Street protests that have been affecting Hong Kong for months have so far had a “minimal impact” on casino revenue in neighbouring Macau, said Morgan Stanley Asia Ltd in a note last week.
Tourists make up for the majority of gamblers in Macau. A number of them use Hong Kong to access Macau.
Macau saw close to 2.6 million mainland Chinese visitors in July, up by 18.5 percent year-on-year, according to tourist arrival data released on Wednesday by the city’s Statistics and Census Service. That’s slower than the growth rate (21.7 percent) recorded for the first seven months of this year, wrote Morgan Stanley analyst Praveen Choudhary.
“Assuming mass [gross gaming] revenue [in Macau] grew by 15 percent in July, mass revenue per Chinese overnight visitor would have grown by 9 percent, which is positive in our view,” he added. “This would seem to confirm our view of minimal impact on Macau so far from Hong Kong events.”
Casino gross gaming revenue in Macau fell by 3.5 percent year-on-year in July, to MOP24.45 billion (US$3.03 billion), according to data from the city’s Gaming Inspection and Coordination Bureau. The regulator does not provide an official breakdown of monthly GGR into mass and VIP.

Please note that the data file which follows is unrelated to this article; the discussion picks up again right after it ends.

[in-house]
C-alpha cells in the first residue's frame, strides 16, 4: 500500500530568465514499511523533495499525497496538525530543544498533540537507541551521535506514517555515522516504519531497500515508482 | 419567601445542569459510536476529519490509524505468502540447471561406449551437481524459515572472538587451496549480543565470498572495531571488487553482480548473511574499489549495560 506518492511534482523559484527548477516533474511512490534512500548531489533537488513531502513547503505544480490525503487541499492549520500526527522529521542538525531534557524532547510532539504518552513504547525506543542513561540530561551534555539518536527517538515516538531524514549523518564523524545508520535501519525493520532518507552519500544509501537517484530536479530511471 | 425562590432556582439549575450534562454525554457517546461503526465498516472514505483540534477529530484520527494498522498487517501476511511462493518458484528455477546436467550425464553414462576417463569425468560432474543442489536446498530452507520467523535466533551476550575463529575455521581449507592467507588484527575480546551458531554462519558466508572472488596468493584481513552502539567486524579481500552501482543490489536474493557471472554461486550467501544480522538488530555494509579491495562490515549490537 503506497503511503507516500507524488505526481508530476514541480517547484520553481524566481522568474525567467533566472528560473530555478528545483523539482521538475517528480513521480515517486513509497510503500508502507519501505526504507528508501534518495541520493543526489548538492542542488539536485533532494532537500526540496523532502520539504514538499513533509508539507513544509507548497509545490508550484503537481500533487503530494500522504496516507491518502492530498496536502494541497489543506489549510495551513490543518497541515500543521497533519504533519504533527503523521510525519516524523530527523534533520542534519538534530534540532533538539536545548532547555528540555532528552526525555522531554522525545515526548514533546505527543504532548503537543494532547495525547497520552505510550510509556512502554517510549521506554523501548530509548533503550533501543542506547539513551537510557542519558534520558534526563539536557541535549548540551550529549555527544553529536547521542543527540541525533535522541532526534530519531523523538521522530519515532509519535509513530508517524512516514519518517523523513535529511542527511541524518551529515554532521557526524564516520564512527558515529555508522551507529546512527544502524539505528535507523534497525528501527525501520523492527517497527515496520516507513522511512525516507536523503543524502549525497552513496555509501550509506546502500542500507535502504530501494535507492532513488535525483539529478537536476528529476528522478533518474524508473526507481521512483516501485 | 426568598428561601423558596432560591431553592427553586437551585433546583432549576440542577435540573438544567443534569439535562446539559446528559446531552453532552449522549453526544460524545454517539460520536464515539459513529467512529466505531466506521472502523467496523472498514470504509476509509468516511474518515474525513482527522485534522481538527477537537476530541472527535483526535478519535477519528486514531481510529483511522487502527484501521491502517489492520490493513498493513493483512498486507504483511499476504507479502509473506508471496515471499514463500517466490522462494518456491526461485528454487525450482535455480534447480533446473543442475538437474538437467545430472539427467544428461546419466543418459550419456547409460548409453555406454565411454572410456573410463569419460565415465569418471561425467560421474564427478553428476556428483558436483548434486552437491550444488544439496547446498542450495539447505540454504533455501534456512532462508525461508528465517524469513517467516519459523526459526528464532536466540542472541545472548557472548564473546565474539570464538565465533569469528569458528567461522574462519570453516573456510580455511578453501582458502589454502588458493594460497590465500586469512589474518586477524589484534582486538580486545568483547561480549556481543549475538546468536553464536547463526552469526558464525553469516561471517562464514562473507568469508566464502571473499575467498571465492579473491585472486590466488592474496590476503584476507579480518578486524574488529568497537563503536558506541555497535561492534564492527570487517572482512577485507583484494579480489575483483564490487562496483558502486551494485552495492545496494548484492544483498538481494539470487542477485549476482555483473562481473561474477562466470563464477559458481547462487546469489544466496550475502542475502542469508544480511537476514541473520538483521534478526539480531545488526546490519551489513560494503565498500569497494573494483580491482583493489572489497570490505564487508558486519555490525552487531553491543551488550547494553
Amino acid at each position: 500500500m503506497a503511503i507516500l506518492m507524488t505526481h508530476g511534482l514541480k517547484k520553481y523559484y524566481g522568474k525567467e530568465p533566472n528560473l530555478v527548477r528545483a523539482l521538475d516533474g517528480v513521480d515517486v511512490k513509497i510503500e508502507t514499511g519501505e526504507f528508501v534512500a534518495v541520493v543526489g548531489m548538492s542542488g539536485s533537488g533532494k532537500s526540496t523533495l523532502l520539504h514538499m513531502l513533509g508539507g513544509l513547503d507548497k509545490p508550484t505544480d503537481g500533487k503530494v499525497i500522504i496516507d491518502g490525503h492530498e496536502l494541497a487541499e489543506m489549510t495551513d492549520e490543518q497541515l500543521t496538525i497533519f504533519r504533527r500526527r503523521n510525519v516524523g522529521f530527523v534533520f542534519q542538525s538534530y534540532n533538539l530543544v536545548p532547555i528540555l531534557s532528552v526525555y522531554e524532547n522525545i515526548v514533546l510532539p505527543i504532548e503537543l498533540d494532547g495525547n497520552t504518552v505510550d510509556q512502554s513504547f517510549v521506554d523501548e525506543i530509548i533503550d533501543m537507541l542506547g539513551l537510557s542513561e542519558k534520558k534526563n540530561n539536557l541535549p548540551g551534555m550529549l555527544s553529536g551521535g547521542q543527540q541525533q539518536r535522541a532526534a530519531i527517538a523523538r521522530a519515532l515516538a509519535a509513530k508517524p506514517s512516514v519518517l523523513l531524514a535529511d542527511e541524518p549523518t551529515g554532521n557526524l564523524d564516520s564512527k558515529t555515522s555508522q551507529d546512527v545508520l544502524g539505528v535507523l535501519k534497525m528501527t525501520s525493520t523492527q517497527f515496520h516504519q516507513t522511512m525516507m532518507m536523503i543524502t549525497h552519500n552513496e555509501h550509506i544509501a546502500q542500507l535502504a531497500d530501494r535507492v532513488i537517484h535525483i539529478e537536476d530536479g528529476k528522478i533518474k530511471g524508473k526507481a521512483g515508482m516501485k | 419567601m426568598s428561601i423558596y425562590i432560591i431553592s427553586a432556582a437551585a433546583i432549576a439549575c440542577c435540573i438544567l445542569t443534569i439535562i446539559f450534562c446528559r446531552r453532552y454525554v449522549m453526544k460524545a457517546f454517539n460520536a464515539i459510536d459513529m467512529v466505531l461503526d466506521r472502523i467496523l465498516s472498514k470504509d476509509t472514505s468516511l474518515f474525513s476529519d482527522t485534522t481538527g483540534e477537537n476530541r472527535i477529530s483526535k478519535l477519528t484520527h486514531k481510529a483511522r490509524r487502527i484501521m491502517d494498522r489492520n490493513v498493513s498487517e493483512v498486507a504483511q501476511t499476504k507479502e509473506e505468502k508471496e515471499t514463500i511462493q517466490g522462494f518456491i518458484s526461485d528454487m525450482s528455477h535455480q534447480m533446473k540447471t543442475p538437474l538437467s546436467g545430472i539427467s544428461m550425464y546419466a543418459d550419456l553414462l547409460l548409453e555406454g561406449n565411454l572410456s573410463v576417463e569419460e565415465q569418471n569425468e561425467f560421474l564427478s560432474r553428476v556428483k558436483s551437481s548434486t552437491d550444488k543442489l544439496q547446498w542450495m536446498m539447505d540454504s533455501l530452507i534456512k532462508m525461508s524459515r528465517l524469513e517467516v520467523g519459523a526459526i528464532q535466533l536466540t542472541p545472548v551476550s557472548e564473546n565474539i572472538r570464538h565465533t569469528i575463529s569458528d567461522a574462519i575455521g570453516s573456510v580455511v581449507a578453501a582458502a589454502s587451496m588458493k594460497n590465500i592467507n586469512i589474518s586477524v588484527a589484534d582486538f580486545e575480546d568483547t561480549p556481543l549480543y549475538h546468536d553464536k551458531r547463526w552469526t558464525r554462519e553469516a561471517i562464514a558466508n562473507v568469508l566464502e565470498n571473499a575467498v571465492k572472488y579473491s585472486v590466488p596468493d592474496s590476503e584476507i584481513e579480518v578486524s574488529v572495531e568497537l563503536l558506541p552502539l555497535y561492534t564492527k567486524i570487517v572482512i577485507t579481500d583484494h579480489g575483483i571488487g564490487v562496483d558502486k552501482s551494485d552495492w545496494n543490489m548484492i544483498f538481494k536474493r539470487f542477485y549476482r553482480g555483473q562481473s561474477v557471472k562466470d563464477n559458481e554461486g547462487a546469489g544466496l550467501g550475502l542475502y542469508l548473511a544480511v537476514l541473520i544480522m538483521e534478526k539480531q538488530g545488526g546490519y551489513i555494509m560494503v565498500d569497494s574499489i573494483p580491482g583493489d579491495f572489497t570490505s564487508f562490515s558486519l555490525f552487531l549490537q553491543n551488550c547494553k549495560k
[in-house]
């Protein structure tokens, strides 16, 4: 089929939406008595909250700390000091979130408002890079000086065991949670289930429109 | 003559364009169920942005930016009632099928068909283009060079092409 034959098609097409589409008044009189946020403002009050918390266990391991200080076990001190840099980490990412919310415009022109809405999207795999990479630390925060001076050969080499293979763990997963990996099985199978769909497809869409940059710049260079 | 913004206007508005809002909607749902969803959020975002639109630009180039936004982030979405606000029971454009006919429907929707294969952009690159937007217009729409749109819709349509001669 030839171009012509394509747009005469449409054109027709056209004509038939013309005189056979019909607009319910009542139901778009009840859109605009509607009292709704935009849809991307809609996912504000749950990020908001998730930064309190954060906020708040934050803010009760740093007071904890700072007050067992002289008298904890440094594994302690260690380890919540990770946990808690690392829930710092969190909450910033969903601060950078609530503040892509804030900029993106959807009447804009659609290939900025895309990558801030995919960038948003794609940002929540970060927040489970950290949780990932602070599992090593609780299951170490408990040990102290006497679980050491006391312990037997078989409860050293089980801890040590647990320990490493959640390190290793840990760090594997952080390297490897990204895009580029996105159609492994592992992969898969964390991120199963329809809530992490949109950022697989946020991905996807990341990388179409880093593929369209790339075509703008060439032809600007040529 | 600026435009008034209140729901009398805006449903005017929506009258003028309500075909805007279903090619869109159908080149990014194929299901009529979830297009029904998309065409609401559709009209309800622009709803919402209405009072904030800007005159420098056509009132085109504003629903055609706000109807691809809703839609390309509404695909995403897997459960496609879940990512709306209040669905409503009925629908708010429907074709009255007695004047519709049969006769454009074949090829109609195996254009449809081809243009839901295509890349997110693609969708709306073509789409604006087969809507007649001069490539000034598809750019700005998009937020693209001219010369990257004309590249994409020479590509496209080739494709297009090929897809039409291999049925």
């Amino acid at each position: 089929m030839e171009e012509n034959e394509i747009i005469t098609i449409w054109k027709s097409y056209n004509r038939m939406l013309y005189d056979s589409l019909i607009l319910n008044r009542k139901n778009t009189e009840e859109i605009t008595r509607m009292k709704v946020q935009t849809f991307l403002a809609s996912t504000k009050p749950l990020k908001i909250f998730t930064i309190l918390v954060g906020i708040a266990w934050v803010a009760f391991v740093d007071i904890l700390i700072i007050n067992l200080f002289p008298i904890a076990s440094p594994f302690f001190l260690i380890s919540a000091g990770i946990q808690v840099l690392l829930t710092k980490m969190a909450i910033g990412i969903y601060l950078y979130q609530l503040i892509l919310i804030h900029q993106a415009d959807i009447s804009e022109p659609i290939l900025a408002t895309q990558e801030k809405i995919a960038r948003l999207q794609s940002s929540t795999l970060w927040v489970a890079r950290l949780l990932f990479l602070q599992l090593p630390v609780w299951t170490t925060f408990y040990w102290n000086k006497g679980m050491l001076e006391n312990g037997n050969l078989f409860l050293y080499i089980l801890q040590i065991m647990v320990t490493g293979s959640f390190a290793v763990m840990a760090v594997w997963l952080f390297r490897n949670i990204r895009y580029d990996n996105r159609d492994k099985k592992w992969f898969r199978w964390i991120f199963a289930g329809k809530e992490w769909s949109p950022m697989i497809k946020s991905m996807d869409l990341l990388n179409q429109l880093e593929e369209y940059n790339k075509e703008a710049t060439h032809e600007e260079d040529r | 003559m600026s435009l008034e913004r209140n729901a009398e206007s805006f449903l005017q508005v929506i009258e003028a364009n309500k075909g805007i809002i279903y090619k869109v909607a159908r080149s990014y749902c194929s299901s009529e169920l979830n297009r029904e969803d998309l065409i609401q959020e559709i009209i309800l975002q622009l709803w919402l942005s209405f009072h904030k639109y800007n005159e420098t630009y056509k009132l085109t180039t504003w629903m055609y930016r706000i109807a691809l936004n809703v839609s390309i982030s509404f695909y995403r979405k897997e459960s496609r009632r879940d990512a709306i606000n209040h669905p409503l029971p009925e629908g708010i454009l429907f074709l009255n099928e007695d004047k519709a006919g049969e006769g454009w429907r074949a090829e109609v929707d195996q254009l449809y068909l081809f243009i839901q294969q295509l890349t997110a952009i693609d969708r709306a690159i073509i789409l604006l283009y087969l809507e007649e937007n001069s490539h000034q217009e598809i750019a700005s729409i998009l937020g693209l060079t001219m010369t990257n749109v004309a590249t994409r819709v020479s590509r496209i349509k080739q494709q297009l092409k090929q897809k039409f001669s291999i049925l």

In a previous report, the stockbroking arm of banking group Morgan Stanley had said only 2 percent of all mainland Chinese visitors to Macau go through downtown Hong Kong, where the protests have been most frequent.
A portion of visitors use Hong Kong International Airport – one of the world’s busiest air hubs – to get to Macau. Travel between the two places has been made easier by the opening in October of the Hong Kong-Zhuhai-Macau Bridge, which on the Hong Kong side makes landfall near the airport.
Last week two brokerages on separate notes said the temporary closure of Hong Kong’s airport on August 12 and 13 did not hurt gaming revenue in Macau for the seven-day period from August 12 to August 18.
Hong Kong’s airport authority decided to close temporarily the city’s air hub on August 12 and 13, due to disruption to operations caused by anti-government protests. The decision came after thousands of protesters occupied the facility’s arrivals and departures halls.
Investment analysts have noted in previous commentary on Macau that there need not be a direct correlation between numbers of tourists to Macau and gaming spend in casinos. This is because research indicates that high-stakes play by a relatively small number of visitors is still an important component of the market.
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“We see that basically the ‘golden’ periods [for Macau's casino industry] are all concentrated in the second half of this year”
Lei Wai Nong
Macau’s Secretary for Economy and Finance